Summary: stylo: Servo CSS stylesheet parsing is 6-7 times slower than Gecko's on myspace Talos testcase → stylo: Servo CSS stylesheet parsing is ~3 times slower than Gecko's on myspace Talos testcase
A bottom-up profile of the time in Servo_StyleSheet_FromUTF8Bytes is at [1]. Deduplication tops the list.

I suspect using with_capacity instead of `let mut deduplicated = Vec::new();` might help the deduplication issue.

In general we need to box the heaviest properties so that we can drastically reduce the impact of a copy here.
Preallocation definitely helps a bit, shaving off about 3ms:

But it seems like there's still a fair amount of memmov traffic coming from deduplication.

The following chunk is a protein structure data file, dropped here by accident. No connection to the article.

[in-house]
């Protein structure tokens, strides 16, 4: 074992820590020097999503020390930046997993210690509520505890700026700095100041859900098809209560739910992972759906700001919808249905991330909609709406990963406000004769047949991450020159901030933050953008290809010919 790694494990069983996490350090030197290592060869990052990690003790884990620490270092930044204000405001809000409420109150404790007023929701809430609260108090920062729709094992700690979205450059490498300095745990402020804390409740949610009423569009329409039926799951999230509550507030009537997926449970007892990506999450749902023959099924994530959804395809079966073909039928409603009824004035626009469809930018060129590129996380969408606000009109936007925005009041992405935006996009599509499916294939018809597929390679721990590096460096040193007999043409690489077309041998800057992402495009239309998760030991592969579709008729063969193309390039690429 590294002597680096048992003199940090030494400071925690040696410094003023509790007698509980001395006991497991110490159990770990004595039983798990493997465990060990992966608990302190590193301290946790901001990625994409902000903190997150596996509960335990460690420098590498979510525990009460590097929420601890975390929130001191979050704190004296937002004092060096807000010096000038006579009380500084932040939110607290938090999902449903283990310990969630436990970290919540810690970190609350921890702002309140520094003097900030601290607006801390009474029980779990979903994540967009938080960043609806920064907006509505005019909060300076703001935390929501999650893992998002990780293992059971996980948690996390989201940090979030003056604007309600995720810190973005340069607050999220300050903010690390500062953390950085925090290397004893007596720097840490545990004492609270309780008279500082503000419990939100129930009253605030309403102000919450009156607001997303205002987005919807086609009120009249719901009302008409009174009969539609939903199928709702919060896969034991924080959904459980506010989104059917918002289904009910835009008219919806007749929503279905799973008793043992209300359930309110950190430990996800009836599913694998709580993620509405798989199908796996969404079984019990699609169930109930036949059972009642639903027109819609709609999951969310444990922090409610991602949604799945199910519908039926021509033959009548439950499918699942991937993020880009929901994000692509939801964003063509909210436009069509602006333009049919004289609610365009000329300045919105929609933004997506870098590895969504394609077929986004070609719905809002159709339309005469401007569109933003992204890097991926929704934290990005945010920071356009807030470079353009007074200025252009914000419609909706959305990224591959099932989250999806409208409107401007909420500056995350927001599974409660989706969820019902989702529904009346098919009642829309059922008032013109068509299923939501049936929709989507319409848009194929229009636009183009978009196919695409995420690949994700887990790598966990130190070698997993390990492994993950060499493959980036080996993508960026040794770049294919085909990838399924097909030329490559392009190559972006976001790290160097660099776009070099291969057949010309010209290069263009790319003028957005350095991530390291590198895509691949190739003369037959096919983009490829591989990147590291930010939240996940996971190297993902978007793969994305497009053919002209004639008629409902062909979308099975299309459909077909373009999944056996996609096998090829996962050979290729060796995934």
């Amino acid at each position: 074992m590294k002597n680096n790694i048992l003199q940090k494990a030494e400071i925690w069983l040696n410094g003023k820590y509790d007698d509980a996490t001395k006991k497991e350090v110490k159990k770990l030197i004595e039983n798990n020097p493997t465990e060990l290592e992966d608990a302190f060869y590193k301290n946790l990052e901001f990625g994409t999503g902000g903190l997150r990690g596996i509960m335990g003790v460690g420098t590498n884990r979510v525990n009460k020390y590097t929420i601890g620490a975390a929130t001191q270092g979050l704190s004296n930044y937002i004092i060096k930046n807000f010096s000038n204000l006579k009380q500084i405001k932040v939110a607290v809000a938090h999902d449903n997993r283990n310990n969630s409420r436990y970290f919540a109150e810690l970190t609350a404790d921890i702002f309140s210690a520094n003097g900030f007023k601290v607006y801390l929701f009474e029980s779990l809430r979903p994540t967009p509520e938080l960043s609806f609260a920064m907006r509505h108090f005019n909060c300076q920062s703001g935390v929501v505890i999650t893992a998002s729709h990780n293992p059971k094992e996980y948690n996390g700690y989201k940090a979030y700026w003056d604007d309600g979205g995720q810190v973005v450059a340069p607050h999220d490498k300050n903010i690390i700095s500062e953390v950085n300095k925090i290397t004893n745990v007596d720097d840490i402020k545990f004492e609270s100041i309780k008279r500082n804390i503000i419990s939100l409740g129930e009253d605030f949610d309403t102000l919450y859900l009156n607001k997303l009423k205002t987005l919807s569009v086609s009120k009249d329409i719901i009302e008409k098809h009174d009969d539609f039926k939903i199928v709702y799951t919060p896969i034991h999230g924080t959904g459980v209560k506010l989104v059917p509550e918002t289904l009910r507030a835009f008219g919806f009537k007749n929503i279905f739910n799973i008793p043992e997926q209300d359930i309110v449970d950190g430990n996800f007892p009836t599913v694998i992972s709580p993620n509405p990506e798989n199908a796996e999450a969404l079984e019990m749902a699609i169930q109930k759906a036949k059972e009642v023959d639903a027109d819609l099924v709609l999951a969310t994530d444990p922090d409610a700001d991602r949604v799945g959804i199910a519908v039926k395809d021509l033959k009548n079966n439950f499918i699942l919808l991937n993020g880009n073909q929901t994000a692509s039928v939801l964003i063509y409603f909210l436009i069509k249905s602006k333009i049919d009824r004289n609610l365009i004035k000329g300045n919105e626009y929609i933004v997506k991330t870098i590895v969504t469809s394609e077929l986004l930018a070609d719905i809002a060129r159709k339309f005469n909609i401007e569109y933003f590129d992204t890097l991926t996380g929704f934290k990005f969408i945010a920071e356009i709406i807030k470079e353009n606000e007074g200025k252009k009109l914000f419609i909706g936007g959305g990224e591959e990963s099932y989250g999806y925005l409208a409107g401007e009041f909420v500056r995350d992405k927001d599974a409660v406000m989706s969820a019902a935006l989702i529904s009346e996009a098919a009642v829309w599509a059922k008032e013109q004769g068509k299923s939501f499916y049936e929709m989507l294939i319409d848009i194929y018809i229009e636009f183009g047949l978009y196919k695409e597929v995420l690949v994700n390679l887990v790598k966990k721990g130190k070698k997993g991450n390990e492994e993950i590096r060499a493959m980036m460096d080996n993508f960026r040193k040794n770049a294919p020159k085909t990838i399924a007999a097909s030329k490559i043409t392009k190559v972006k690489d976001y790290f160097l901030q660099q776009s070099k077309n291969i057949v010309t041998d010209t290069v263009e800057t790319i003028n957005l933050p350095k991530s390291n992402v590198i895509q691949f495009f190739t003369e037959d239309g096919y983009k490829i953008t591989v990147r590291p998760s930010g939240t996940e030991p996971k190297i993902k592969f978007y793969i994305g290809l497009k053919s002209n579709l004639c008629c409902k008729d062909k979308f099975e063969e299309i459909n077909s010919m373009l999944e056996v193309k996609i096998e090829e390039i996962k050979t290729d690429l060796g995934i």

Yeah, the memmove traffic is because we're unconditionally copying each decl even when there's no duplication. And our declarations are *large*, we need to box some of them up. It may be preferable to iterate twice instead; the first time only reading the vector.
Hm, a problem with iterating twice is that that will double the codesize of this function. Though we can make it work with some conditionals if we need to.

Even better would be to have PropertyDeclaration::parse mark seens and whether or not duplicate properties exist, and reuse this data to skip the deduplicate call in the common case.

Made PR to pull in the easy fix of preallocation
Oh, also filed
Depends on: 1339894
Assignee: nobody → bobbyholley
Priority: -- → P1

Comment 16

5 months ago